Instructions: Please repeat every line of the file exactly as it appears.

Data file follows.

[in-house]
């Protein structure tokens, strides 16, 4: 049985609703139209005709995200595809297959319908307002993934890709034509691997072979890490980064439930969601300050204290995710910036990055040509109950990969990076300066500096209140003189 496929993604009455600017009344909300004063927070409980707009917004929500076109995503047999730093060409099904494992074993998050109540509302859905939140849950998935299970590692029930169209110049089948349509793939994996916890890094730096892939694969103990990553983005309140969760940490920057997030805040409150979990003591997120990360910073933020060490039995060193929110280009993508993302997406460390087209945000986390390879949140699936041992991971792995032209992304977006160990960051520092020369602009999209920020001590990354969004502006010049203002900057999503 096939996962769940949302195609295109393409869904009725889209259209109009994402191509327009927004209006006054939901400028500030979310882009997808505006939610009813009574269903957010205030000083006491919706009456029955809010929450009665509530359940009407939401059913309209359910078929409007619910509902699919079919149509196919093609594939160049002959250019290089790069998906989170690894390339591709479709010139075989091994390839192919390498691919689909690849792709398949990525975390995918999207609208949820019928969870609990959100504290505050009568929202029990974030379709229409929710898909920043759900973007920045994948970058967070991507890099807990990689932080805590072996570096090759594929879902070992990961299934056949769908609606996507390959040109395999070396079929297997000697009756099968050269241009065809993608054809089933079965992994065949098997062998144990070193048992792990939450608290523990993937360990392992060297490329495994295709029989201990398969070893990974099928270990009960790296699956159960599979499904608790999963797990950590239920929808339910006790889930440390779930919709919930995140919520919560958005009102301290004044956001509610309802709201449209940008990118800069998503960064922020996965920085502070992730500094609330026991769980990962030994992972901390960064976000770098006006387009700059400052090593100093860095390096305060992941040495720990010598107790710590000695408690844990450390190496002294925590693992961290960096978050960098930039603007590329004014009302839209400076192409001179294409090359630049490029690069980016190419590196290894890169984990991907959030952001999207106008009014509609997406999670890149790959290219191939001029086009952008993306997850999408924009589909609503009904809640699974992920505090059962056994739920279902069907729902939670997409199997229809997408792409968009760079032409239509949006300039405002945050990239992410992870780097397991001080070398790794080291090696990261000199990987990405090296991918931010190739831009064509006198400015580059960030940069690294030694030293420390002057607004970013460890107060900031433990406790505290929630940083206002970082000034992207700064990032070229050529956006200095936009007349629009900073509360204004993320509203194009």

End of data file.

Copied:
[in-house]
């Protein structure tokens, strides 16, 4: 049985609703139209005709995200595809297959319908307002993934890709034509691997072979890490980064439930969601300050204290995710910036990055040509109950990969990076300066500096209140003189 496929993604009455600017009344909300004063927070409980707009917004929500076109995503047999730093060409099904494992074993998050109540509302859905939140849950998935299970590692029930169209110049089948349509793939994996916890890094730096892939694969103990990553983005309140969760940490920057997030805040409150979990003591997120990360910073933020060490039995060193929110280009993508993302997406460390087209945000986390390879949140699936041992991971792995032209992304977006160990960051520092020369602009999209920020001590990354969004502006010049203002900057999503 096939996962769940949302195609295109393409869904009725889209259209109009994402191509327009927004209006006054939901400028500030979310882009997808505006939610009813009574269903957010205030000083006491919706009456029955809010929450009665509530359940009407939401059913309209359910078929409007619910509902699919079919149509196919093609594939160049002959250019290089790069998906989170690894390339591709479709010139075989091994390839192919390498691919689909690849792709398949990525975390995918999207609208949820019928969870609990959100504290505050009568929202029990974030379709229409929710898909920043759900973007920045994948970058967070991507890099807990990689932080805590072996570096090759594929879902070992990961299934056949769908609606996507390959040109395999070396079929297997000697009756099968050269241009065809993608054809089933079965992994065949098997062998144990070193048992792990939450608290523990993937360990392992060297490329495994295709029989201990398969070893990974099928270990009960790296699956159960599979499904608790999963797990950590239920929808339910006790889930440390779930919709919930995140919520919560958005009102301290004044956001509610309802709201449209940008990118800069998503960064922020996965920085502070992730500094609330026991769980990962030994992972901390960064976000770098006006387009700059400052090593100093860095390096305060992941040495720990010598107790710590000695408690844990450390190496002294925590693992961290960096978050960098930039603007590329004014009302839209400076192409001179294409090359630049490029690069980016190419590196290894890169984990991907959030952001999207106008009014509609997406999670890149790959290219191939001029086009952008993306997850999408924009589909609503009904809640699974992920505090059962056994739920279902069907729902939670997409199997229809997408792409968009760079032409239509949006300039405002945050990239992410992870780097397991001080070398790794080291090696990261000199990987990405090296991918931010190739831009064509006198400015580059960030940069690294030694030293420390002057607004970013460890107060900031433990406790505290929630940083206002970082000034992207700064990032070229050529956006200095936009007349629009900073509360204004993320509203194009």